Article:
Tip #2: Be prepared to meet many different types of people
Canada’s trucking and transportation industry can be, at once, familiar and an adjustment for newcomers. On the one hand, immigrants increasingly make up a big percentage of truck drivers in the field. On the other hand, there are professionals from many different backgrounds working in the sector. While it is safe and familiar to engage with those who share a similar background to us, achieving career success and operating safely as a truck driver means collaborating with people from all walks of life. Get out of your comfort zone!
Tip #3: Get proper training
The transportation industry can offer strong income growth opportunities and endless career options. However, without proper training, your career will be at a standstill. The equipment is very large and powerful and not knowing how to use it safely can be dangerous. Proper training will be the foundation for your career, just like the importance of a solid foundation for a home. Seek out top truck driving schools that are well-reviewed by industry professionals and are members of training associations like the Truck Training Schools Association of Ontario (TTSAO). The right training will last you your entire career and will offer you many opportunities to advance.
NOTE: Employers typically establish their own standards for hiring and may require a minimum secondary school level education, previous experience or completion of truck driver training. Other employers provide on-the-job training. Additional requirements may include:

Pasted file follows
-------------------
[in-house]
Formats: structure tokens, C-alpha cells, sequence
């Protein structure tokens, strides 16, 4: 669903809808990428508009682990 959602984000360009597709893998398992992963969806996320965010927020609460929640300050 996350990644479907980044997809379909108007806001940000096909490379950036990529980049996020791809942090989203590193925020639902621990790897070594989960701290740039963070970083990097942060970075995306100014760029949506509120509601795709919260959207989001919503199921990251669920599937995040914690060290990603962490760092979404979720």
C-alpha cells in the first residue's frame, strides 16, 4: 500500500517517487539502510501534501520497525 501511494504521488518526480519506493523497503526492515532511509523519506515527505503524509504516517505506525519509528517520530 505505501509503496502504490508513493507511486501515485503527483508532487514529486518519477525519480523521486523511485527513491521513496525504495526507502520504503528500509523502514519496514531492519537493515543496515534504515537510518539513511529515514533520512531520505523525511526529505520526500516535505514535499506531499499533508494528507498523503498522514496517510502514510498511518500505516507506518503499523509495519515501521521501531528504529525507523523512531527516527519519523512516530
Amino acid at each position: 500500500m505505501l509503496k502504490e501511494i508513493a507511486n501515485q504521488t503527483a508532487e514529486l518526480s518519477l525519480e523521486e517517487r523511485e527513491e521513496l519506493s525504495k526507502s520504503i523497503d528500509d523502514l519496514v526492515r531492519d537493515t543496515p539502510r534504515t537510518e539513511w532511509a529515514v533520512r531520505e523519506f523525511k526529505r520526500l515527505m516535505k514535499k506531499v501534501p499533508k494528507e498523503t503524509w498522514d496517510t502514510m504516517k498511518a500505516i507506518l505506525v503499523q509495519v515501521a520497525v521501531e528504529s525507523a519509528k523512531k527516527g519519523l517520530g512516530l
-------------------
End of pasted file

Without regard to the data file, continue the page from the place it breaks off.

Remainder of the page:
- A Class 3 commercial driver’s licence (CDL) to operate vehicles with more than two axles, which includes smaller commercial vehicles such as tow trucks and dump trucks;
- A Class 1 driver's licence for trucks with semi-trailers; or
- An air brake endorsement to operate a truck with air brakes.
Want to learn more about how to become a truck driver in Canada or how to earn a truck driver’s licence? Download Windmill’s Education Pathway for Skilled Newcomers, here.
Tip #4: Strengthen your skills throughout your career
Truck driver training can be very expensive but there are many programs available to help you pay for it, including financial support from Windmill. Often, newcomers try to get the quickest training possible to get into the workforce as soon as possible. These shortcuts may only end up hurting you in the long run. Find opportunities to gain skills and continuously build your knowledge of the equipment and sector. Even if you don’t want to operate heavy equipment, completing a training course in this area can be very handy and help you remain competitive in the job market.
Can an affordable Windmill microloan of up to $15,000 help you pay for the costs of truck driver training or fees associated with getting your CDL or truck driver’s licence in Canada? Find out if you’re eligible for a low-interest loan from us by completing our two-minute loan eligibility quiz found here.
Find some helpful resources on the road to your trucking or transportation career in Canada, below.
- Accredited trucking schools in Ontario
- Humber College (Ontario) Transportation Training Centre
- Get a truck driver’s licence in Ontario
- Commercial driver training requirements in Alberta
- Commercial driver and air brake training in British Columbia (BC)
- Thompson Rivers University (BC) Professional Truck Driver Training
- Heavy-vehicle driver training in Quebec
- Truck and bus driver training in Nova Scotia